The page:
Friday, August 1, 2014

See You In Court, Mr. President

Gary L. Bauer
American Values

Last night, the House approved a resolution authorizing a federal lawsuit against President Obama for abusing his executive authority. The resolution cites President Obama's repeated waivers of statutory language in Obamacare. Obama's actions were not simply exercises of regulatory discretion, but direct violations of the plain language of the law.

With Congress divided between the Democrat Senate and the Republican House, it is hard for Congress to respond to Obama's abuses. But the president's critics have had some success in the courts.

For example, the Supreme Court declared that Obama exceeded his authority when he made certain recess appointments to the National Labor Relations Board. One columnist noted that the Obama Administration has lost 13 cases on 9-to-0 votes before the high court in the last two terms.

In the critical Halbig case, the U.S. Circuit Court of Appeals for the District of Columbia recently declared that taxpayer-funded subsidies granted through the federal Obamacare exchange are unconstitutional because the law is very clear that subsidies are supposed to be available only through state-based exchanges.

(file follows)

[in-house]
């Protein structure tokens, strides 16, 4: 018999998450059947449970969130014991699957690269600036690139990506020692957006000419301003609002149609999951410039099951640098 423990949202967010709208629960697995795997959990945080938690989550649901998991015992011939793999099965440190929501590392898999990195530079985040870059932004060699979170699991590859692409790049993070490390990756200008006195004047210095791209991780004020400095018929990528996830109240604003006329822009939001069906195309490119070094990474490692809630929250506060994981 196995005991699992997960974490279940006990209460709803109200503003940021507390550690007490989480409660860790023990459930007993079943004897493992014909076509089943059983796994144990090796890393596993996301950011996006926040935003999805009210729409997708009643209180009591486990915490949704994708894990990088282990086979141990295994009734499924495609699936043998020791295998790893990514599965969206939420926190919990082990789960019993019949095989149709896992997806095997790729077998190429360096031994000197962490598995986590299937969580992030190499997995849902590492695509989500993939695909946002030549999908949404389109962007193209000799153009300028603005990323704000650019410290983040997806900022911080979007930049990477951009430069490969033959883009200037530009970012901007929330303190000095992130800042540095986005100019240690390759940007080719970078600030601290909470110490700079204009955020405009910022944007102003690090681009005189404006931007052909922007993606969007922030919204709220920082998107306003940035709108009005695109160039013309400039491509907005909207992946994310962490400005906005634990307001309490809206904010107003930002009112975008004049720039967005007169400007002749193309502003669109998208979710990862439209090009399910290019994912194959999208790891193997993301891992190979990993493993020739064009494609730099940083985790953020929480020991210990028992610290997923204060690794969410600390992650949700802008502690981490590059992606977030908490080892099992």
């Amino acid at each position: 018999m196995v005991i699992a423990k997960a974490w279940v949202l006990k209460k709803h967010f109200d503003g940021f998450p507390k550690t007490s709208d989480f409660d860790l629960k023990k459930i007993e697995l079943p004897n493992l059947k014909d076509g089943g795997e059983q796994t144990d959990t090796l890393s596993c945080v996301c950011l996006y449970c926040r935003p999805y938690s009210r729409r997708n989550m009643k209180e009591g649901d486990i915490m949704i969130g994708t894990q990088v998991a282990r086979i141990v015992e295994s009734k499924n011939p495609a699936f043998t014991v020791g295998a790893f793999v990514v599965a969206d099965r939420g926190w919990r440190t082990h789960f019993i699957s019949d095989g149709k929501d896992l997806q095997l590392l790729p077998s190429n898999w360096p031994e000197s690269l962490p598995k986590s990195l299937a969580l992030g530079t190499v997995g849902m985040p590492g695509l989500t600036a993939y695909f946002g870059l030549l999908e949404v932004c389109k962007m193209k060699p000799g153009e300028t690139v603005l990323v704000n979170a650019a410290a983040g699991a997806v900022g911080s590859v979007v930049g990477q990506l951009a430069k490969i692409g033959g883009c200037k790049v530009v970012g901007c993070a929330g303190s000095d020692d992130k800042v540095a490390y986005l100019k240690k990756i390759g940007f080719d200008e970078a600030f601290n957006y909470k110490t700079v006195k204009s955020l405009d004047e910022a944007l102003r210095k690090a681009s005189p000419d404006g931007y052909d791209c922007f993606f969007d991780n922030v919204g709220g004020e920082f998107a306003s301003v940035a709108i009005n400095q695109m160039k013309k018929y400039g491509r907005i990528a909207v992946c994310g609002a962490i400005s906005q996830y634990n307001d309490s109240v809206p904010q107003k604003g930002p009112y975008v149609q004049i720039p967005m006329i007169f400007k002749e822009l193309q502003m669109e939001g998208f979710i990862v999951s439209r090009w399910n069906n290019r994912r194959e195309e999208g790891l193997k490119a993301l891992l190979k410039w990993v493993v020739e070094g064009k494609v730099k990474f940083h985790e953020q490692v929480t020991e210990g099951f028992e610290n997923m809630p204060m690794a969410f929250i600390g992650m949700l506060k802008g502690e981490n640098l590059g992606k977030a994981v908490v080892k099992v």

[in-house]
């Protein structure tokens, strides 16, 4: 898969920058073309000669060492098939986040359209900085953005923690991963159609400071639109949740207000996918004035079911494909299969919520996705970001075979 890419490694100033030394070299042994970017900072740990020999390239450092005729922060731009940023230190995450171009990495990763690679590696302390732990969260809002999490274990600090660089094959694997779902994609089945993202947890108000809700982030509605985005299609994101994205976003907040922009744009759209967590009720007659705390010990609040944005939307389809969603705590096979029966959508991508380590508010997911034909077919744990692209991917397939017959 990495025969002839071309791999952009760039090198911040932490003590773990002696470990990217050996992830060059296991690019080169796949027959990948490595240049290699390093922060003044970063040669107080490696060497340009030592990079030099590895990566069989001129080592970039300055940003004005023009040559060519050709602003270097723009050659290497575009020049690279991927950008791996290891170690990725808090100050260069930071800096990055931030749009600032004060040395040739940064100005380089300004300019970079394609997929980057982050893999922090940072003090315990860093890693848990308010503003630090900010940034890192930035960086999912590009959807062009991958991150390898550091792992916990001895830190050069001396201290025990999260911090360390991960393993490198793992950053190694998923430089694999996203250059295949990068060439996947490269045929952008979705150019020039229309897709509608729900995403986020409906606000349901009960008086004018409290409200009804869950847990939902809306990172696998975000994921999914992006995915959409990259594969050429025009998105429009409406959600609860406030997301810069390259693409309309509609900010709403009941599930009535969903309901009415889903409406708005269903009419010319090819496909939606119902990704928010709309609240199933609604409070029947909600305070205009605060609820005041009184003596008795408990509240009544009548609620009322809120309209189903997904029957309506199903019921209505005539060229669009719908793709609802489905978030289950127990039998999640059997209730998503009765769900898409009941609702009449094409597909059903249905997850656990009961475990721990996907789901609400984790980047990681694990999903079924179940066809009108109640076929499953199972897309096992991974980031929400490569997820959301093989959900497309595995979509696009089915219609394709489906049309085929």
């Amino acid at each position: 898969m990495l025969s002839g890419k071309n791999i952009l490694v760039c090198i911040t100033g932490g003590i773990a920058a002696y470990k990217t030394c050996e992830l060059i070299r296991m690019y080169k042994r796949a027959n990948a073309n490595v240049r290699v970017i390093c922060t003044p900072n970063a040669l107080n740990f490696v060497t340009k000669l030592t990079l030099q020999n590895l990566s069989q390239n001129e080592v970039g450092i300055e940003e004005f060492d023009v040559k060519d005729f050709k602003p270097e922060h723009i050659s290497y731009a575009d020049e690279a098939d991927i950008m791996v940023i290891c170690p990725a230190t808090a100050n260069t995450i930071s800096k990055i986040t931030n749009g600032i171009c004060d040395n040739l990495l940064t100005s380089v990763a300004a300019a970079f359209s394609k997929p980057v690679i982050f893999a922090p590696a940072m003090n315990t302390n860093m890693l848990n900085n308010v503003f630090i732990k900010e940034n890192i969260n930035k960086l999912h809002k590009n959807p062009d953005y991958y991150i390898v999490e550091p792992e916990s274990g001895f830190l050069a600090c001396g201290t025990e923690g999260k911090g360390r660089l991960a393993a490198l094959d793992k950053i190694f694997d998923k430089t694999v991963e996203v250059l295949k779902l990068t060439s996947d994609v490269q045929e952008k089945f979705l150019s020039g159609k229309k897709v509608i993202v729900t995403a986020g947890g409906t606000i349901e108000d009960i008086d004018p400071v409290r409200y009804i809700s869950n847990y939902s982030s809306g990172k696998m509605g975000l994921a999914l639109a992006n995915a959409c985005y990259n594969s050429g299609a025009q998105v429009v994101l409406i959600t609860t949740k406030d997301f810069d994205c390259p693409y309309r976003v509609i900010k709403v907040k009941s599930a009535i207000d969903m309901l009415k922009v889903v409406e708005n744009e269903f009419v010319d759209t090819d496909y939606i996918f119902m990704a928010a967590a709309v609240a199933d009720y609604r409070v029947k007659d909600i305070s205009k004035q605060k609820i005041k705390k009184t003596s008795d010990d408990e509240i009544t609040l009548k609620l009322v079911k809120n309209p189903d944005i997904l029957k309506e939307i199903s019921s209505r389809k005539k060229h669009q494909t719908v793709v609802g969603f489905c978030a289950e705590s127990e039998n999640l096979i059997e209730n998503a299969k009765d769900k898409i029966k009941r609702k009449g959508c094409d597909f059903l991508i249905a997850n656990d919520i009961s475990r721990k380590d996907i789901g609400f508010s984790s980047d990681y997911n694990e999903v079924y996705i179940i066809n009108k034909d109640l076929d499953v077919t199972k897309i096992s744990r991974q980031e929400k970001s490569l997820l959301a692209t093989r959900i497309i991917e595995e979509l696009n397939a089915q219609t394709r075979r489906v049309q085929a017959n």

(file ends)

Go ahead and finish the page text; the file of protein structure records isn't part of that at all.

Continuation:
By the way, while liberals claim that conservatives are pushing an absurd interpretation in Halbig, a key Obamacare architect told various audiences that that was exactly what the law meant.

Supporters of Boehner's lawsuit also point to two Supreme Court cases, one striking down the line-item veto and a recent opinion on the EPA's authority.

In 1998, the Supreme Court struck down the line-item veto because it essentially permitted the president to amend legislation, a power the Constitution did not grant to the executive branch. Obama's executive orders have had the same effect -- essentially amending Obamacare without Congress' assent.

In the EPA decision, Justice Antonin Scalia, writing for the majority, declared, "The power to execute the laws does not include a power to revise clear statutory terms that turn out not to work in practice." Justice Scalia could have been referring to the administration's haphazard implementation of Obamacare -- making it up as it goes along and ignoring whatever isn't working or causing too much political pain.